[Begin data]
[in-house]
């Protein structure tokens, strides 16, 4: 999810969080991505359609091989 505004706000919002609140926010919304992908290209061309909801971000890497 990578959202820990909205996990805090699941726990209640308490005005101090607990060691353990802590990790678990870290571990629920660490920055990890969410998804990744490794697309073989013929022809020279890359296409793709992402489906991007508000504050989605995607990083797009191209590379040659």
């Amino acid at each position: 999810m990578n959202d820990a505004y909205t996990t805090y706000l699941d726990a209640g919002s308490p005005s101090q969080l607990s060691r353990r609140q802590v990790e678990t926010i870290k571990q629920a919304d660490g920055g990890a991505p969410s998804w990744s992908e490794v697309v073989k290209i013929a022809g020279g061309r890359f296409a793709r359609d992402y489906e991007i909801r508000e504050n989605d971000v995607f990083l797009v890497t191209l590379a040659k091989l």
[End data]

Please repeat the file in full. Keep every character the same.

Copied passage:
[in-house]
């Protein structure tokens, strides 16, 4: 999810969080991505359609091989 505004706000919002609140926010919304992908290209061309909801971000890497 990578959202820990909205996990805090699941726990209640308490005005101090607990060691353990802590990790678990870290571990629920660490920055990890969410998804990744490794697309073989013929022809020279890359296409793709992402489906991007508000504050989605995607990083797009191209590379040659």
């Amino acid at each position: 999810m990578n959202d820990a505004y909205t996990t805090y706000l699941d726990a209640g919002s308490p005005s101090q969080l607990s060691r353990r609140q802590v990790e678990t926010i870290k571990q629920a919304d660490g920055g990890a991505p969410s998804w990744s992908e490794v697309v073989k290209i013929a022809g020279g061309r890359f296409a793709r359609d992402y489906e991007i909801r508000e504050n989605d971000v995607f990083l797009v890497t191209l590379a040659k091989l």